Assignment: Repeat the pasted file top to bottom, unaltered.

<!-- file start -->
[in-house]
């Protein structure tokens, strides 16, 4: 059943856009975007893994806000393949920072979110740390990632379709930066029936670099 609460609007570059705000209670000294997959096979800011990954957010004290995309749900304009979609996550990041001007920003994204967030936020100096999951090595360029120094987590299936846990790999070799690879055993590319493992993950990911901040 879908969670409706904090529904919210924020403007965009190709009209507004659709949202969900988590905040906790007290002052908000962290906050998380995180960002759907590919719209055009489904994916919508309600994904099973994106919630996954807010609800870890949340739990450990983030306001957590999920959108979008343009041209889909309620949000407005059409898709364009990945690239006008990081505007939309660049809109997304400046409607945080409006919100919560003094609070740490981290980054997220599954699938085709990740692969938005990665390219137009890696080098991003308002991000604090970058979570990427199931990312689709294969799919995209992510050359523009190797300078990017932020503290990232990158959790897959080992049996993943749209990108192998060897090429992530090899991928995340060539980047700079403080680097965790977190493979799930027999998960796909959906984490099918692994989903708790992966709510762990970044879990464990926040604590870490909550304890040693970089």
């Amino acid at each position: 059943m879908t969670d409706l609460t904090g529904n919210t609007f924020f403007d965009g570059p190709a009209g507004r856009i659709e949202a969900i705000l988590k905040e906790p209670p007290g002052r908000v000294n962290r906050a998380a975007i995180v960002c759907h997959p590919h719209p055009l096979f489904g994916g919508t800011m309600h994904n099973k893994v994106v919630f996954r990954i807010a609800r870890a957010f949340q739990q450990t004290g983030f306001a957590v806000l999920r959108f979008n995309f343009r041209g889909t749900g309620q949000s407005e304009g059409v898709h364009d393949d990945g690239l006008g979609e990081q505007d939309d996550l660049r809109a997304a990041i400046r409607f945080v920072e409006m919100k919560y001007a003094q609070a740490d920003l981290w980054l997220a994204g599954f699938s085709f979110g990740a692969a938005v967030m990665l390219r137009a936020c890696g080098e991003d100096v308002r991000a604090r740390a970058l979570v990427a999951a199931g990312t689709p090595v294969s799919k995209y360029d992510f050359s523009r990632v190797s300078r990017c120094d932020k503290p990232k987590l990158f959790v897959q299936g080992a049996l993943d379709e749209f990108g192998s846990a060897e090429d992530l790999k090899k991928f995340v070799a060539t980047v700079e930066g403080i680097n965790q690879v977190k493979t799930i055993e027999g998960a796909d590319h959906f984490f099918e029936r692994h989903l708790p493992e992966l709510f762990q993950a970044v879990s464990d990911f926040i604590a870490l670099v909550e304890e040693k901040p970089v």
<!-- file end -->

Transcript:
[in-house]
């Protein structure tokens, strides 16, 4: 059943856009975007893994806000393949920072979110740390990632379709930066029936670099 609460609007570059705000209670000294997959096979800011990954957010004290995309749900304009979609996550990041001007920003994204967030936020100096999951090595360029120094987590299936846990790999070799690879055993590319493992993950990911901040 879908969670409706904090529904919210924020403007965009190709009209507004659709949202969900988590905040906790007290002052908000962290906050998380995180960002759907590919719209055009489904994916919508309600994904099973994106919630996954807010609800870890949340739990450990983030306001957590999920959108979008343009041209889909309620949000407005059409898709364009990945690239006008990081505007939309660049809109997304400046409607945080409006919100919560003094609070740490981290980054997220599954699938085709990740692969938005990665390219137009890696080098991003308002991000604090970058979570990427199931990312689709294969799919995209992510050359523009190797300078990017932020503290990232990158959790897959080992049996993943749209990108192998060897090429992530090899991928995340060539980047700079403080680097965790977190493979799930027999998960796909959906984490099918692994989903708790992966709510762990970044879990464990926040604590870490909550304890040693970089």
């Amino acid at each position: 059943m879908t969670d409706l609460t904090g529904n919210t609007f924020f403007d965009g570059p190709a009209g507004r856009i659709e949202a969900i705000l988590k905040e906790p209670p007290g002052r908000v000294n962290r906050a998380a975007i995180v960002c759907h997959p590919h719209p055009l096979f489904g994916g919508t800011m309600h994904n099973k893994v994106v919630f996954r990954i807010a609800r870890a957010f949340q739990q450990t004290g983030f306001a957590v806000l999920r959108f979008n995309f343009r041209g889909t749900g309620q949000s407005e304009g059409v898709h364009d393949d990945g690239l006008g979609e990081q505007d939309d996550l660049r809109a997304a990041i400046r409607f945080v920072e409006m919100k919560y001007a003094q609070a740490d920003l981290w980054l997220a994204g599954f699938s085709f979110g990740a692969a938005v967030m990665l390219r137009a936020c890696g080098e991003d100096v308002r991000a604090r740390a970058l979570v990427a999951a199931g990312t689709p090595v294969s799919k995209y360029d992510f050359s523009r990632v190797s300078r990017c120094d932020k503290p990232k987590l990158f959790v897959q299936g080992a049996l993943d379709e749209f990108g192998s846990a060897e090429d992530l790999k090899k991928f995340v070799a060539t980047v700079e930066g403080i680097n965790q690879v977190k493979t799930i055993e027999g998960a796909d590319h959906f984490f099918e029936r692994h989903l708790p493992e992966l709510f762990q993950a970044v879990s464990d990911f926040i604590a870490l670099v909550e304890e040693k901040p970089v």